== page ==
I felt that hopeless 'Here I am again, Lord' feeling.  Only three times?  I hope not.

So I pick myself up, or He picks me up or something, and I carry on.

Where I want to travel to is that place of real transparency, 'light of Jesus shining through', where the beauty of Jesus is seen in me, and the gap is closed between what I am and what I seem to be.

ESSE QUAM VIDERI

Do you know this hymn?

Dear Master, in whose life I see

All that I would, but fail to be,
Let thy clear light for ever shine,
To shame and guide this life of mine.


Though what I dream and what I do
In my weak days and always two,
Help me, oppressed by things undone,
O thou, whose deeds and dreams were one.
                                                                           
                                                                       (John Hunter 1889)
That's what I mean.

6 comments:

Ganeida said...

Ember: I think we, all who are Christ's, strive for that transpency, living our lives in such a way that no man can condem us while acknowledging we are still sinners in need of grace. What is true & beautiful & good is still true & beautiful & good however ugly I may become. We shine what light we have as it is revealed to us & trust God for the rest. Bless you for shining so bright a light! ♥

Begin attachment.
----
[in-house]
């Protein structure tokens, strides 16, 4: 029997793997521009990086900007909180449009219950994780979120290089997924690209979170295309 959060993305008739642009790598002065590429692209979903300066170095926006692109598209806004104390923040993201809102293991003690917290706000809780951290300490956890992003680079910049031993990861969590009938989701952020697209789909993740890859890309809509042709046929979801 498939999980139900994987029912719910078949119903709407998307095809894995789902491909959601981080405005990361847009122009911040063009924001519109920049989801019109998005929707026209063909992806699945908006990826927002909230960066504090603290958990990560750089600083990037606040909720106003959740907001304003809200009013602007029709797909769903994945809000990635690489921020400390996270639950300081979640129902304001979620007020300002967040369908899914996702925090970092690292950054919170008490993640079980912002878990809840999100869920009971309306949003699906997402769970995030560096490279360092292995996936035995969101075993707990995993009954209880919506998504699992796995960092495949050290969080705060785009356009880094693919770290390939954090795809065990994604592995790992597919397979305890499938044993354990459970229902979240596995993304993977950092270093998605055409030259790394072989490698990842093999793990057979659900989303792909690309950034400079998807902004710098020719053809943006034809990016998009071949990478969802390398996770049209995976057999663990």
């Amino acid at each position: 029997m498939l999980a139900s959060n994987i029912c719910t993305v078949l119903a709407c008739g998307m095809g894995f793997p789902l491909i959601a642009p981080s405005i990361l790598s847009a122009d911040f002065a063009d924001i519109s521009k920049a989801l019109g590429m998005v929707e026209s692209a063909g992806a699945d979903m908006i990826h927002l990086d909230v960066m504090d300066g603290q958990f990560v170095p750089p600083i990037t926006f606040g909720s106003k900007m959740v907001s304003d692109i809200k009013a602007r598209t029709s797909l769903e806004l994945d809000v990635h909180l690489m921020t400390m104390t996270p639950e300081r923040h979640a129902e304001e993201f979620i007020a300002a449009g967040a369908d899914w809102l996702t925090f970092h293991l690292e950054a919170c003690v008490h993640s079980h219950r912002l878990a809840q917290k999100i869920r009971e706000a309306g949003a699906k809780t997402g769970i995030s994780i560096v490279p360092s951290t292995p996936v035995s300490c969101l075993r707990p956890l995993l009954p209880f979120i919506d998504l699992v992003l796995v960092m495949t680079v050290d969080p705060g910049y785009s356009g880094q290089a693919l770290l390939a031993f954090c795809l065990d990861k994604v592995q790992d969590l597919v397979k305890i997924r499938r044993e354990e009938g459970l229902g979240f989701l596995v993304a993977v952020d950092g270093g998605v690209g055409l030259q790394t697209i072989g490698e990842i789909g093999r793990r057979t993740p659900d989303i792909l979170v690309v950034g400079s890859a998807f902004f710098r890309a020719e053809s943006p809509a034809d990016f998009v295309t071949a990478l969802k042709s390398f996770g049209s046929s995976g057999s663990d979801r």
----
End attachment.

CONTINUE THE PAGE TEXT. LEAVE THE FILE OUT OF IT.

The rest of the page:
tisagifttoreceive said...

Transparency. Honesty. I grapple with this all the time because I value truth, clarity, honesty. I don't have time to put up with plastic, sculpted relationships and words.
But how to juxtapose this with modesty, restraint, gentleness, esp. being God's woman AND a writer? Like you, I don't want to let it all hang out.
I claim James 1 and 3 as my guide--that teachers will be judged more strictly but God will give wisdom when we ask. Beyond this, I have no answers! Thanks for your honesty here.

Julie B. said...

I have seen His Light shining through that precisely cut crystal that is Ember. And am very thankful...

Ember said...

Ganeida, I'm very interested in your comment, "We shine what light we have as it is revealed to us."
That has echoes for me of the insistence in the gospels (especially Mark & John) of the importance of seeing (the Light). Our progress is led by our visio is what they teach. The importance of keeping one's eye on the ball. x


Hi tisagifttoreceive! For me, the chances of getting it right any of the time are maximised by maintaining a discipline of simplicity, so I give myself the space I need to make considered choices. x

Hi Julie :0)
When I was a child, my granny had a prism. I loved it, and spent ages holding it up to the light, turning it this way and that, my soul fed by its rainbows. When she died, I was asked if I wanted anything of hers, and I asked for the prism. By that time I had young children oof my own. We kept the prism on top of the piano, and within a week or two one of them had got it down to look at, and dropped and broken it. I feel that the soul within me is something like that. There is an aspect which *is* faithful and therefore clear and beautiful, and another aspect which is clumsy and breaks things and ruins what was clear and beautiful. Like all of us I guess. xx

Cora said...

I have a hard time being completely transparent only because not too many take kindly to who/what I *really* am. I try my best to be kind, open minded, honest, to let the Light shine through in my actions and words.

I *adore* Cicero and much enjoy the quote you shared. I wish more people would read him. Perhaps then it wouldn't be so hard for some us to be transparent.

Ember said...

Hi Cora :0) Waving!